There’s been some give in the rink-side stigma about mental health in recent years, such as NHL teams tagging onto Bell Canada’s Let’s Talk campaign. As Wick’s diagnosis became public knowledge, he started hearing from other coaches who also were dealing with stress, anxiety, or depression.
ON THE OFFENSIVE
Wick and his wife relocated to Minneapolis in 2018, after several more seasons coaching the Saints. He still has a toe in college hockey, helping out the coach at Augsburg University, but Wick’s true passion now is speaking about mental health to high school and college athletes.
Wick, who has a certification in mental health first aid, tries to give his young audiences tools to assist teammates in trouble.
“I felt there was really a need out there for education,” says Wick. “Many students were struggling but not getting help. Coaches were concerned. They didn’t know what to do.”
In April, Wick offered advice to about 120 attendees at an American Hockey Coaches Association conference on what to watch for and how to approach a young player.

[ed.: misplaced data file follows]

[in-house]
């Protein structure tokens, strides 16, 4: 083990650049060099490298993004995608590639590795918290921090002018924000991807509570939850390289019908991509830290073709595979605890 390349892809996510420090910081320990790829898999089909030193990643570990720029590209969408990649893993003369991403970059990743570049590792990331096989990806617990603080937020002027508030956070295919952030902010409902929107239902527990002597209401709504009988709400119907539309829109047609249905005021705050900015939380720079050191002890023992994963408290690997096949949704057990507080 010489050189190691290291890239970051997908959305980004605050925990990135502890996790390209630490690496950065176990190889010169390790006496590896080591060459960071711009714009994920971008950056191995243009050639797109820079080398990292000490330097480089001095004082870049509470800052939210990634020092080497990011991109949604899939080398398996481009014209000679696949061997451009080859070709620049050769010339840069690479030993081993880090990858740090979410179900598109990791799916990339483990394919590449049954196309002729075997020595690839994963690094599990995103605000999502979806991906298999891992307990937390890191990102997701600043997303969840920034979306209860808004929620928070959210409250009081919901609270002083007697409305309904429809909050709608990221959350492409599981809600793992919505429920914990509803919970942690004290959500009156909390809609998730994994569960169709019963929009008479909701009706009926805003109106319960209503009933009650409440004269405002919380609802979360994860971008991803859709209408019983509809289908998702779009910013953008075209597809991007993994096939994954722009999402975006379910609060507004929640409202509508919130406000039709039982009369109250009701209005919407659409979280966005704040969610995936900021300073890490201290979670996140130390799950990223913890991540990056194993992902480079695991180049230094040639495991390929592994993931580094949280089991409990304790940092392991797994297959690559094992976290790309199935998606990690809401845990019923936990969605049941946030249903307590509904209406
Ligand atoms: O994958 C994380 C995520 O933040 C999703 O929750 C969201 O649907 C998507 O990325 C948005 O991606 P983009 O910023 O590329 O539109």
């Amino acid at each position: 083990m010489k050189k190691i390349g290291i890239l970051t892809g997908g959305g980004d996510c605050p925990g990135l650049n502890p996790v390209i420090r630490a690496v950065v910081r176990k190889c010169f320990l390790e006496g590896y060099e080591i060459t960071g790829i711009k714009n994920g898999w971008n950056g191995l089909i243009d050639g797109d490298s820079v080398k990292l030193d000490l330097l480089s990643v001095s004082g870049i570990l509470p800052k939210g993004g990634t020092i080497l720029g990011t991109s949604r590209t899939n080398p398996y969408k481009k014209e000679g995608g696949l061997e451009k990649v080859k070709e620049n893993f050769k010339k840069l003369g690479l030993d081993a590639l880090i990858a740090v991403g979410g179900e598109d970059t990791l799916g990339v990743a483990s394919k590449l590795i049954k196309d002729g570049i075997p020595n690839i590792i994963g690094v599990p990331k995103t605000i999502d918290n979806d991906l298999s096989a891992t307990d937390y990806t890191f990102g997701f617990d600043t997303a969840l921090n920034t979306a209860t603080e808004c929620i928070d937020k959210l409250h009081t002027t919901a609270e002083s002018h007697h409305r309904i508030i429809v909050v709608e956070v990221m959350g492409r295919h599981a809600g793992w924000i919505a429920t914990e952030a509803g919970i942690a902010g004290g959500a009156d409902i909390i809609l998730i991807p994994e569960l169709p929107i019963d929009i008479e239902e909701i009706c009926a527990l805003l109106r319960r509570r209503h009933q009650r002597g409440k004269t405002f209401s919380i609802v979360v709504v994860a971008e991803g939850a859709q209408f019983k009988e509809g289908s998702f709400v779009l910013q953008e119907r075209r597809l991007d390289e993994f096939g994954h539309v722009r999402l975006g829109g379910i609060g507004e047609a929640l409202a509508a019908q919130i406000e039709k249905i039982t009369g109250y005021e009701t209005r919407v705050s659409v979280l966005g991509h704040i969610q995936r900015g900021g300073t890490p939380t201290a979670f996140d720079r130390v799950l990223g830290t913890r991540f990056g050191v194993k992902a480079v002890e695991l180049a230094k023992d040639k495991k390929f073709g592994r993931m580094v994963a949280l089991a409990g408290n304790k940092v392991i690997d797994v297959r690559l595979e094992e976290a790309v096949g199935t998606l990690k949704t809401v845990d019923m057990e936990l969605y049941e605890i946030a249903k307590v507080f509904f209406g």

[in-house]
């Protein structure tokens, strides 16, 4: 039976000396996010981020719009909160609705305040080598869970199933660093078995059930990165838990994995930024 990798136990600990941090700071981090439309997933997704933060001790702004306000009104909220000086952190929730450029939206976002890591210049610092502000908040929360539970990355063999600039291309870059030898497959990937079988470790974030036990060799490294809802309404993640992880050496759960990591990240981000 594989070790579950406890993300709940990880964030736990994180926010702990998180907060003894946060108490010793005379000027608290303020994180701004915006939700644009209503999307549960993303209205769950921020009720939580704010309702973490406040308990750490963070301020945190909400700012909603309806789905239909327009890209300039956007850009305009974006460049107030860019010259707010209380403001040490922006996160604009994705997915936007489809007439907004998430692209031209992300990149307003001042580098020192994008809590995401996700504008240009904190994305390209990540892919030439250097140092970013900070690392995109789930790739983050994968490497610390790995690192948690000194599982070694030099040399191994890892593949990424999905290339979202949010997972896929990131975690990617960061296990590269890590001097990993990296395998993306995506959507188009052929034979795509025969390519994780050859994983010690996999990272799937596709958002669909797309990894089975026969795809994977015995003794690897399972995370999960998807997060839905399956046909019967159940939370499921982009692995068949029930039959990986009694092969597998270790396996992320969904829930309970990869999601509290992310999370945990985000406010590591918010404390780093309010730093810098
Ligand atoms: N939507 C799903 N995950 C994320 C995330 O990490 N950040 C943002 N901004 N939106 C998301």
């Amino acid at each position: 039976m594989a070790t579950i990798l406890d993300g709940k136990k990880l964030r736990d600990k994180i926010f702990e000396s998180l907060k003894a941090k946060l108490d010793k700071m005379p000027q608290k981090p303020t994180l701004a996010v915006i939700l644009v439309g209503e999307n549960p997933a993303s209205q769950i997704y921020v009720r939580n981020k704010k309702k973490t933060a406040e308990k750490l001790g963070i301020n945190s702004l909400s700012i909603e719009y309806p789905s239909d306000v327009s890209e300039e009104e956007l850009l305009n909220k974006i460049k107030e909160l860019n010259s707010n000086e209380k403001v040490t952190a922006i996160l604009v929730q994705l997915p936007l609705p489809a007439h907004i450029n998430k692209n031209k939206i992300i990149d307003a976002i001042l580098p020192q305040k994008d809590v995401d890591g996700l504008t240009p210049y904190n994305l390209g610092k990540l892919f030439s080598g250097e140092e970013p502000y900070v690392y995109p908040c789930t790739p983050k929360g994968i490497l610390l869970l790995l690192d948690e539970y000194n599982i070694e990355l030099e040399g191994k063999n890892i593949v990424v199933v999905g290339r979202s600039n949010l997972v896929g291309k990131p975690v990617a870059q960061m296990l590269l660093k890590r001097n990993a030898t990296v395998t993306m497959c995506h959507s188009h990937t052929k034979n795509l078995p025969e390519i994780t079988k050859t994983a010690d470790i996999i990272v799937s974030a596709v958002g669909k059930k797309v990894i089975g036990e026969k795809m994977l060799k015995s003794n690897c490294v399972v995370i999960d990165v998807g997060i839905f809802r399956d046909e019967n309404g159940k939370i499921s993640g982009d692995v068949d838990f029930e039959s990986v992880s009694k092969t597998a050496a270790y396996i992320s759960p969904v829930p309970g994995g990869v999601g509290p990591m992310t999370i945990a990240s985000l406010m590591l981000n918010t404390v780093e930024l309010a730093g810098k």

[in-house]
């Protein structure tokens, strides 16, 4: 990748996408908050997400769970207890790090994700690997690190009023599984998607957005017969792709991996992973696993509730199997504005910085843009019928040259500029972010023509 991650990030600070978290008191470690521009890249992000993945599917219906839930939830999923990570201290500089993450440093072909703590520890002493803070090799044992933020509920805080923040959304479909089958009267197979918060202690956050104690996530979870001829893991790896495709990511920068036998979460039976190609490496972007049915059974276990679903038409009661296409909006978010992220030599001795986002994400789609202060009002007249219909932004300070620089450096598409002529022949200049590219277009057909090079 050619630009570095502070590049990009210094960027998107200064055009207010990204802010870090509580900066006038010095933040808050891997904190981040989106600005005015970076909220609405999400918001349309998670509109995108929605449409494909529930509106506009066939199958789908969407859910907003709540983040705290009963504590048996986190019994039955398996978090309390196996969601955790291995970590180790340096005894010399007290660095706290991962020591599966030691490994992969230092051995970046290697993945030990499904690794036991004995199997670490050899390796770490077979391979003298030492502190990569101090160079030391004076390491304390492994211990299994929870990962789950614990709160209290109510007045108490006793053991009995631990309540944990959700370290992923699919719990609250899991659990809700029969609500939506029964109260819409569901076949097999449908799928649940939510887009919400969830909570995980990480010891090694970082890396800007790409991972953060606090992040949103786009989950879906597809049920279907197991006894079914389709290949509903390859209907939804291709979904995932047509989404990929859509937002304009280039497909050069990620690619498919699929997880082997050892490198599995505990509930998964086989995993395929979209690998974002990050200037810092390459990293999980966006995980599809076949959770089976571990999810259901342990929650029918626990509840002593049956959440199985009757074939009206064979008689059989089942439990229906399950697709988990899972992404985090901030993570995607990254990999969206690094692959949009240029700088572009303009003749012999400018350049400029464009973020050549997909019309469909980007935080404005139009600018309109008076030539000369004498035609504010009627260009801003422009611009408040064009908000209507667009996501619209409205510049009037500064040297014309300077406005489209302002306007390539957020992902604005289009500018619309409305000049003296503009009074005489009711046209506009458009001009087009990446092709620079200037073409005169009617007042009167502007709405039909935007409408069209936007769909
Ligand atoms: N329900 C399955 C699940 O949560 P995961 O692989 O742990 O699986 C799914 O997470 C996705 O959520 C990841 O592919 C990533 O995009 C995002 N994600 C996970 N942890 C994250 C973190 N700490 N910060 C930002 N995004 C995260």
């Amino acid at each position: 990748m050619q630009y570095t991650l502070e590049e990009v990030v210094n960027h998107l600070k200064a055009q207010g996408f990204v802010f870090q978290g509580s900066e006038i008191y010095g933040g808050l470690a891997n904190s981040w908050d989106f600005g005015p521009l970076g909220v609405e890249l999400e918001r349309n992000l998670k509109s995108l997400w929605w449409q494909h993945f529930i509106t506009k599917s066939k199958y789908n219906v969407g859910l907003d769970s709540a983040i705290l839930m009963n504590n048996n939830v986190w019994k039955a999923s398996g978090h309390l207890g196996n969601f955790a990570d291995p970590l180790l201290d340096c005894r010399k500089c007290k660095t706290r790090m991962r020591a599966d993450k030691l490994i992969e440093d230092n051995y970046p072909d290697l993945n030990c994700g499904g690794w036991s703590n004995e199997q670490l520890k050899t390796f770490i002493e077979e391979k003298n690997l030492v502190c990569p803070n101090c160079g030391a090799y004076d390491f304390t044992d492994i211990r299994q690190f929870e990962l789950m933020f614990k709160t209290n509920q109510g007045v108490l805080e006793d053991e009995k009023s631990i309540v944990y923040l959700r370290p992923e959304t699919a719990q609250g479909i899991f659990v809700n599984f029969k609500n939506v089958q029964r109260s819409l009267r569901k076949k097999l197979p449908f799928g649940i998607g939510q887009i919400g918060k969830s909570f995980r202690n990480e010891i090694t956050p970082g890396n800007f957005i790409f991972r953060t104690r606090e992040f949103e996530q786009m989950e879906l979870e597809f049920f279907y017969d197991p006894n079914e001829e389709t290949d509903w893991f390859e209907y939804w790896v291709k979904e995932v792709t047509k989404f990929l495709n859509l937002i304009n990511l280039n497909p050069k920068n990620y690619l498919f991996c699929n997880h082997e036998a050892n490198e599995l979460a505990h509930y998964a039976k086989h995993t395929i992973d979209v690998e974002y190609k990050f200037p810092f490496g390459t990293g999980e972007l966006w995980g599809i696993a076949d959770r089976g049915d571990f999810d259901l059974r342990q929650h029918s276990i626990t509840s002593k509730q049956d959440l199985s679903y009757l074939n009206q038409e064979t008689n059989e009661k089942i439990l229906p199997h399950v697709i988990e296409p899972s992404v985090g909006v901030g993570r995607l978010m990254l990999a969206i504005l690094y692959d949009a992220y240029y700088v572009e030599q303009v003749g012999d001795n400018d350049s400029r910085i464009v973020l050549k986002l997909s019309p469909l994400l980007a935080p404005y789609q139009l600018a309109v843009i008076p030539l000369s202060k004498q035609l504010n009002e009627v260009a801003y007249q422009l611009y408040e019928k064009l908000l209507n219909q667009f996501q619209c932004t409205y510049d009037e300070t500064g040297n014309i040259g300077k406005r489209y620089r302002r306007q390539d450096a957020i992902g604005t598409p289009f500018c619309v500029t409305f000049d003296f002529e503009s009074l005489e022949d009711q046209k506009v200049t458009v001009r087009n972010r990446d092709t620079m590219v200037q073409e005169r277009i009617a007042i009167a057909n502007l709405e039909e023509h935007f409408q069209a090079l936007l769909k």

By sharing his story, Wick hopes to challenge shame, ignorance, and the macho culture of the sports world—all factors that prevent young athletes and their coaches from seeking mental health care.
What not to do, he says: Ignore emotional distress, “hoping it will go away.”
Adds Wick, “We have to look out for each other. There are a lot of successful people who live with a mental disorder, as long as they control it.”
• • • • •
What works for Mark Wick
Seek out those who “get it.” Wick attends an all-male peer support group. “I can tell if one of them is not doing well and they can tell the same about me. It’s honest conversation where you can get your stuff out to get out of that hole.”
Arrange for reality checks. “I need people close to me let me know when I’m going back that way,” Wick says, referring to a spike in his depressive symptoms.
Find tools for emotional release. Wick’s therapist made him an 11-minute meditation tape that he listens to before getting out of bed and at the end of the day. Wick has also experimented with mantras, deep breathing, and a technique called tapping that is derived from the principles behind acupuncture.
Printed as “Everyday Heroes: Delay of Game,” Fall 2019